The components of literacy that should be delivered to learners in various languages include writing, phonological awareness, vocabulary, comprehension, fluency, and decoding. The promotion of bilingual education ensures that these important aspects of literacy are taught in languages that learners are most familiar with.

The above literacy components can be delivered through various programs. Some of the literacy programs include family literacy, media literacy, digital literacy, and emergent literacy (Durgunoglu & Verhoeven, 2013). Through these programs, students gain the required levels of literacy that are necessary for their daily lives.

The process of delivering literacy content is often met with various challenges. The achievement gap is the most serious problem. It refers to the difference that occurs in the educational performance of learners as a result of their socioeconomic disparities (Strand, 2014). Income, gender, racial, and ethnic differences result in a diverse population of English learners (Durgunoglu & Verhoeven, 2013). For this reason, learners have varying achievement levels in learning literacy contents. To ensure equitable education, the gap must be closed by policymakers and educational instructors.

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The gap can be closed by ensuring cultural issues are addressed through the employment of staff that is culturally diversified and training them to be sensitive to the social variations among the students (Strand, 2014). It can also be addressed by providing adequate support to learners with special needs, employing learner-centered instruction methods, and providing enough resources including funds and instructional facilities to support schools with diversified student populations.

Conclusion

The provision of quality education to a diverse population as seen in the United States has always been a challenge. Even though early leaders of the nation such as Benjamin Franklin attempted to make English the only spoken language in the country, the high rates of immigration have since ensured that the nation’s population is made up societies that have national, racial, and ethnic disparities. To ensure that all the United States citizens receive the same level of education regardless of their native languages, bilingual education has been promoted in many states to assist learners whose native languages are not English. A series of laws have been put in place to support the delivery of quality educational content to all learners.

They have enabled the provision of bilingual education through various programs offered by schools across the country. Two-way, one-way, and transitional bilingual programs have been used to deliver instruction, with each school choosing to implement the best plan that best suits its diverse student population.

Bilingual education enhances the delivery of literacy components such as phonological awareness, decoding, vocabulary, comprehension, and fluency. These are delivered via literacy programs such as media literacy, digital literacy, family literacy, and emergent literacy. However, the teaching of mastery content faces the challenge of the educational achievement gap that results from the socioeconomic differences between learners.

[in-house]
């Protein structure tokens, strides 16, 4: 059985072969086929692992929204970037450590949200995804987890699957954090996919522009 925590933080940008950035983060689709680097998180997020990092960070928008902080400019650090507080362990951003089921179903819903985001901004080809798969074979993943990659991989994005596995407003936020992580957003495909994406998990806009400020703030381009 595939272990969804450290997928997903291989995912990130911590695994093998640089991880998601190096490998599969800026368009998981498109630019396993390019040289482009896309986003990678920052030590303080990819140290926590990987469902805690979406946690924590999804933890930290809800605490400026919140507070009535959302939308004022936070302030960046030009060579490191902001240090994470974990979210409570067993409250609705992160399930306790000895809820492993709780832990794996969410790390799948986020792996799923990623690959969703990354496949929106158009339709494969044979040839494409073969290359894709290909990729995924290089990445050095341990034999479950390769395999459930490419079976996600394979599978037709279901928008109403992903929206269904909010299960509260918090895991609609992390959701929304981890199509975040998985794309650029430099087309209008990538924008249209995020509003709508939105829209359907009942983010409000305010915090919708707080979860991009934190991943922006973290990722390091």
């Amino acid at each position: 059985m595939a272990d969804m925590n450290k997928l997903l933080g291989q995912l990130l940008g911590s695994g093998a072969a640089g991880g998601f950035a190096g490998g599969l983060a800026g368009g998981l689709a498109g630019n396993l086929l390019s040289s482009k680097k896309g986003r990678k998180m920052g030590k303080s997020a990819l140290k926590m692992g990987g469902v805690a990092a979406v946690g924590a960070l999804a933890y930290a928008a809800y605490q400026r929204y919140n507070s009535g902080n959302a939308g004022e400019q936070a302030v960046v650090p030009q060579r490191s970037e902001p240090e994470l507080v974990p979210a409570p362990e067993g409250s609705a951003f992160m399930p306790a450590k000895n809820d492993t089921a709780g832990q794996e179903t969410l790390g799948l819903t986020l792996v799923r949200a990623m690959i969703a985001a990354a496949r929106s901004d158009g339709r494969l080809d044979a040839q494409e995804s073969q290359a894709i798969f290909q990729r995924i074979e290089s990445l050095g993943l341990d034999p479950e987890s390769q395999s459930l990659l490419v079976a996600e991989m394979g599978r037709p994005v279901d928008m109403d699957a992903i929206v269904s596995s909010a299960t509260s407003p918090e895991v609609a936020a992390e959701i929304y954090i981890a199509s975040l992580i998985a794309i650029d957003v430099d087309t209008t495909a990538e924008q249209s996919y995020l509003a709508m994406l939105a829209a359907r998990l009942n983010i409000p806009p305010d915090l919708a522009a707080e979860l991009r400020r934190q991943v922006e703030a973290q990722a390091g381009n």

The difference in performance that is brought about by this problem must be addressed to ensure all learners are accorded equal opportunities in education. It can be solved by employing a culturally diverse staff, advanced methods of instruction, providing adequate support to needy students, and availing appropriate resources to schools that accommodate diverse student populations.

References

Durgunoglu, A. Y., & Verhoeven, L. (2013). Literacy development in a multilingual context: Cross-cultural perspectives. Abingdon, UK: Routledge.

Kim, Y. K., Hutchison, L. A., & Winsler, A. (2015). Bilingual education in the United States: A historical overview and examination of two-way immersion. Educational Review, 67(2), 236-252.

Strand, S. (2014). School effects and ethnic, gender and socio-economic gaps in educational achievement at age 11. Oxford Review of Education, 40(2), 223-245.

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StudyCorgi. (2021, February 19). Early Literacy and Academic Performance in ELLs. Retrieved from https://studycorgi.com/early-literacy-and-academic-performance-in-ells/

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"Early Literacy and Academic Performance in ELLs." StudyCorgi, 19 Feb. 2021, studycorgi.com/early-literacy-and-academic-performance-in-ells/.

1. StudyCorgi. "Early Literacy and Academic Performance in ELLs." February 19, 2021. https://studycorgi.com/early-literacy-and-academic-performance-in-ells/.


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StudyCorgi. "Early Literacy and Academic Performance in ELLs." February 19, 2021. https://studycorgi.com/early-literacy-and-academic-performance-in-ells/.

References

StudyCorgi. 2021. "Early Literacy and Academic Performance in ELLs." February 19, 2021. https://studycorgi.com/early-literacy-and-academic-performance-in-ells/.

References

StudyCorgi. (2021) 'Early Literacy and Academic Performance in ELLs'. 19 February.